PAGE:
This version of the study is no longer available on the web. If you need to acquire this version of the data, you have to contact ICPSR User Support (
Alternative Identifiers
  • 3397 (Type: ICPSR Study Number)
  • Is previous version of
    DOI: 10.3886/ICPSR03397.v1
  • Holmes, Christopher J., Zajacova, Anna. Education as 'the Great Equalizer': Health benefits for Black and White adults. Social Science Quarterly.2014.
    • ID: 10.1111/ssqu.12092 (DOI)
  • Dinkes, Rachel, Kemp, Jana, Baum, Katrina. Indicators of School Crime and Safety, 2009. NCJ 228478, Washington, DC: United States Department of Justice, Bureau of Justice Statistics. 2009.
    • ID: (URL)
  • Rodu, B., Cole, P.. Smoking prevalence: A comparison of two American surveys. Public Health.123, (9), 598-601.2009.
    • ID: 10.1016/j.puhe.2009.07.014 (DOI)
  • Bernstein, A.B., Remsburg, R.E.. Estimated prevalence of people with cognitive impairment: results from nationally representative community and institutional surveys. Gerontologist.47, (3), 350-354.2007.
    • ID: 10.1093/geront/47.3.350 (DOI)
  • Dilley, Julia, Rohde, Kristen, Dent, Clyde, Boysun, Michael J., Stark, Michael J., Reid, Terry. Effective tobacco control in Washington State: A smart investment for healthy futures. Preventing Chronic Disease.4, (3), A65 -2007.
  • Freedman, Vicki A., Schoeni, Robert F., Martin, Linda G., Cornman, Jennifer C.. Chronic Conditions and the decline in late-life disability. Demography.44, (3), 459-477.2007.
    • ID: 10.1353/dem.2007.0026 (DOI)
  • Schnittker, Jason. Working more and feeling better: Women's health, employment, and family life, 1974-2004. American Sociological Review.72, (2), 221-238.2007.
    • ID: 10.1177/000312240707200205 (DOI)
  • Levy, D.E.. Employer-sponsored insurance coverage of smoking cessation treatments. American Journal of Managed Care.12, (9), 553-562.2006.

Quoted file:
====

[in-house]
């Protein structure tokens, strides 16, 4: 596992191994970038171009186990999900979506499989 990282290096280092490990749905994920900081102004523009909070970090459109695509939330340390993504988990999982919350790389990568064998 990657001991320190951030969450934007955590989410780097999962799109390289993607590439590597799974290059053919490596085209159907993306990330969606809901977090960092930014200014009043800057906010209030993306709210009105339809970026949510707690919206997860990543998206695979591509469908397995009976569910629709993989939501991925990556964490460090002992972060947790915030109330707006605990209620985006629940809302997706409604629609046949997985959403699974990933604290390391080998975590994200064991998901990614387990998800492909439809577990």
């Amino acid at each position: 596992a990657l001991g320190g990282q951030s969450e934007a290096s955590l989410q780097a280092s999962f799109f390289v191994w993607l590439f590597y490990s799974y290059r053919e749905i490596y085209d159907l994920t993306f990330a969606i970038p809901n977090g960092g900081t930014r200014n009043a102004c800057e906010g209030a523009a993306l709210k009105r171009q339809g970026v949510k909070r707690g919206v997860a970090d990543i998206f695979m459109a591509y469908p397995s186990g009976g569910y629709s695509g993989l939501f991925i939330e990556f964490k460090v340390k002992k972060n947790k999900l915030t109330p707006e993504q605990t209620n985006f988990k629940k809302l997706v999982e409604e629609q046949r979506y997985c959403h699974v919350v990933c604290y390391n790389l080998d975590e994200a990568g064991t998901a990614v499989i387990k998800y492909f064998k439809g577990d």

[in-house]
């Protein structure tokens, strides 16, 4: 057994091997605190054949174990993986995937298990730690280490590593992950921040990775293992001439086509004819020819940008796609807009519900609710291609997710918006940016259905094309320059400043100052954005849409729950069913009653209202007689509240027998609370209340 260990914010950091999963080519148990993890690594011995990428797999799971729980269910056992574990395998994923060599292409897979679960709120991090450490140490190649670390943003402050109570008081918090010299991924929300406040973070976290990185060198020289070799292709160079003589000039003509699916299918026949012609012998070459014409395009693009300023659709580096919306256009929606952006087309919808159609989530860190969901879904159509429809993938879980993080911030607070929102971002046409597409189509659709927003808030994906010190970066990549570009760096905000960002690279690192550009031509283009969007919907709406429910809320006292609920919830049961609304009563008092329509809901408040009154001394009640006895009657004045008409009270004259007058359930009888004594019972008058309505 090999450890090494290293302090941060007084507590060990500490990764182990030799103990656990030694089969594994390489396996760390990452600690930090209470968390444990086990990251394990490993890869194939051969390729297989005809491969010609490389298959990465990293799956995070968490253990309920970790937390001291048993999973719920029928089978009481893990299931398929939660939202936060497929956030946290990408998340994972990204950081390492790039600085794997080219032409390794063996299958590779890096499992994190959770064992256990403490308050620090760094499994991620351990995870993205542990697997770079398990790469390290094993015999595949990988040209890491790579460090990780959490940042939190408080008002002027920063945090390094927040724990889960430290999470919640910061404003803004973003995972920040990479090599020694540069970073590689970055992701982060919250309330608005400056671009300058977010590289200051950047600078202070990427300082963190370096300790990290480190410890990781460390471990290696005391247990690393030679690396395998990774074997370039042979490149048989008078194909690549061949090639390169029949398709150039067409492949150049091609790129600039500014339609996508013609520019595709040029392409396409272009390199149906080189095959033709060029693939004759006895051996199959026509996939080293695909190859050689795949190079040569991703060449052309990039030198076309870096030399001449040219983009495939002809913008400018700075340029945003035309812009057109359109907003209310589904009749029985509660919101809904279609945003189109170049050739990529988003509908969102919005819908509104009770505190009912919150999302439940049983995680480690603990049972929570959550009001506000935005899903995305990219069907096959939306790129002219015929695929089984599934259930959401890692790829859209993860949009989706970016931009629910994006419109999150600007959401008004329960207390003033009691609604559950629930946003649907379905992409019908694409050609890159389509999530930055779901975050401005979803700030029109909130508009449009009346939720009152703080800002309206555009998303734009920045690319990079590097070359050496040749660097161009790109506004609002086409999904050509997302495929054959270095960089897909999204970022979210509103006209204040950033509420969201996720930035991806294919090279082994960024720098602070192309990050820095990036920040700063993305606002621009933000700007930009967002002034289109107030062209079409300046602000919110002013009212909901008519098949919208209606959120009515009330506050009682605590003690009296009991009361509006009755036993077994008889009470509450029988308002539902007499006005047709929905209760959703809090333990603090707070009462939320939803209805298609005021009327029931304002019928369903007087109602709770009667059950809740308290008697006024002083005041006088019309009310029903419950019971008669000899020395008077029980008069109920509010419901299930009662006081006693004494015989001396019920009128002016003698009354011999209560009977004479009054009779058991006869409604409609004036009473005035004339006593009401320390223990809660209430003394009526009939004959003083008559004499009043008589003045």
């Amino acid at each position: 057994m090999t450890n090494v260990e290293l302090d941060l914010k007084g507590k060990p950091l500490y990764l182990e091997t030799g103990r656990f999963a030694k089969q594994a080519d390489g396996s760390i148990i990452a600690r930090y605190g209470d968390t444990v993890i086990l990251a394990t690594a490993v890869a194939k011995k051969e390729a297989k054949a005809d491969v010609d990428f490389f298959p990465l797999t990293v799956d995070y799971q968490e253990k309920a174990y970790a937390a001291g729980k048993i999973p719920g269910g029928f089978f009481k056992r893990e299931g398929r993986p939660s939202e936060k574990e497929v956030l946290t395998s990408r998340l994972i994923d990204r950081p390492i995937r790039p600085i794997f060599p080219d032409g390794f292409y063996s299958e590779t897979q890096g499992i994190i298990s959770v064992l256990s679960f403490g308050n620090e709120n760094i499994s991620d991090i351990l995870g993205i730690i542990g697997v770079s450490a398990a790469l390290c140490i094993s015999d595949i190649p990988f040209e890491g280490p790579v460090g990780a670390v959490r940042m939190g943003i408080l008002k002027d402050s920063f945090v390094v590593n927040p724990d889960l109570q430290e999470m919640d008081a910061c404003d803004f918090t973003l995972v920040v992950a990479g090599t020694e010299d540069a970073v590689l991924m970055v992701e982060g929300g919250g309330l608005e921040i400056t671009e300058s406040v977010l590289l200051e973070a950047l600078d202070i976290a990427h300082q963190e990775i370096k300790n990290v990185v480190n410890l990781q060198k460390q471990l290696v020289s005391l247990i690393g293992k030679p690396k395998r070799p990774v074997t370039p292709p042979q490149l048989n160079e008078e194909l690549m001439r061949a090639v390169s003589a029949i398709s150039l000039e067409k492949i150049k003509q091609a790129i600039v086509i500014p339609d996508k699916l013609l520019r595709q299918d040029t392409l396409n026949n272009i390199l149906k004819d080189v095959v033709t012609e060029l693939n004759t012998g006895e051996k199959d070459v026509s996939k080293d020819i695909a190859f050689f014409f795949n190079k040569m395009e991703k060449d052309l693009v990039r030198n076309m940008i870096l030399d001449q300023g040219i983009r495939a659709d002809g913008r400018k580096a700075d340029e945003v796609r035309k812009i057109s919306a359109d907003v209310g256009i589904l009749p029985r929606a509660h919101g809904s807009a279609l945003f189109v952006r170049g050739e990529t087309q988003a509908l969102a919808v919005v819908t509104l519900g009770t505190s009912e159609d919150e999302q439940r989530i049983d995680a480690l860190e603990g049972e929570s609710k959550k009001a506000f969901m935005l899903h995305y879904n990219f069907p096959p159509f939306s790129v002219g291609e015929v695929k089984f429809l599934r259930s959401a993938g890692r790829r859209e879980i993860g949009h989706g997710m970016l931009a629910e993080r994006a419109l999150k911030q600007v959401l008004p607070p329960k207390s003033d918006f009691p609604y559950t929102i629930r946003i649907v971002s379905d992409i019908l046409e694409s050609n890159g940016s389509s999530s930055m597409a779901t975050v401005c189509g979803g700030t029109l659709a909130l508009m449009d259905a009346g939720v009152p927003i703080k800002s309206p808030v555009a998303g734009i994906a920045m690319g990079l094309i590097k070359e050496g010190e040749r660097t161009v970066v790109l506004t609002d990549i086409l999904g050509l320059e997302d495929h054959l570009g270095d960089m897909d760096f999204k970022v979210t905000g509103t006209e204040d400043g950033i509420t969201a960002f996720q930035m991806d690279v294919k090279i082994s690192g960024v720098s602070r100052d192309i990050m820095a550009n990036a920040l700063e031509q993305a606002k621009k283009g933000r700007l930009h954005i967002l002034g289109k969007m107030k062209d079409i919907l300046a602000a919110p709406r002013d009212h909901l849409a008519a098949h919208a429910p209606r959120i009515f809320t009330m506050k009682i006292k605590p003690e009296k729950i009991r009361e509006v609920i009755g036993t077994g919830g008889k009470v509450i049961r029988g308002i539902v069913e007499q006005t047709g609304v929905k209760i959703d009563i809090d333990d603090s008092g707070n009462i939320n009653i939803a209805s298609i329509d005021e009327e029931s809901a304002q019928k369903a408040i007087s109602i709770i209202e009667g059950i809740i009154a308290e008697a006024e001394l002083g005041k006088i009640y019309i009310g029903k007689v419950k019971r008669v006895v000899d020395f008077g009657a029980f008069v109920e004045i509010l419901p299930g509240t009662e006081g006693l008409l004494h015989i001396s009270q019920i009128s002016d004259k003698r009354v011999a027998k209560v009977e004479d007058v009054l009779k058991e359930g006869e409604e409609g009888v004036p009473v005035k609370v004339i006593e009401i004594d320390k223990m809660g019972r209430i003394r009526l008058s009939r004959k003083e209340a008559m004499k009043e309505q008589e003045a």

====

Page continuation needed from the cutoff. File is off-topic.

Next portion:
• Case, Anne, Paxson, Christina. Sex Differences in Morbidity and Mortality. Demography.42, (2), 189-214.2005.
    • ID: 10.1353/dem.2005.0011 (DOI)
  • Mojtabai, Ramin. Trends in Contacts With Mental Health Professionals and Cost Barriers to Mental Health Care Among Adults With Significant Psychological Distress in the United States: 1997-2002. American Journal of Public Health.95, (11), 2009-214.2005.
    • ID: 10.2105/AJPH.2003.037630 (DOI)
  • Freedman, Vicki A., Crimmins, Eileen, Schoeni, Robert F., Spillman, Brenda C., Aykan, Hakan, Kramarow, Ellen, Land, Kenneth, Lubitz, James, Manton, Kenneth G., Martin, Linda G., Shinberg, Diane, Waidmann, Timothy. Resolving inconsistencies in trends in old-age disability: Report from a technical working group. Demography.41, (3), 417-441.2004.
    • ID: 10.1353/dem.2004.0022 (DOI)
  • (author unknown). Cigarette Smoking Among Adults--United States, 1999. JAMA, The Journal of the American Medical Association.286, (22), 2802-2804.2001.

Update Metadata: 2015-08-05 | Issue Number: 6 | Registration Date: 2015-06-15

United States Department of Health and Human Services. Centers for Disease Control and Prevention. National Center for Health Statistics (2002): National Health Interview Survey, 1999. Archival Version. National Health Interview Survey Series. Version: v0. ICPSR - Interuniversity Consortium for Political and Social Research. Dataset.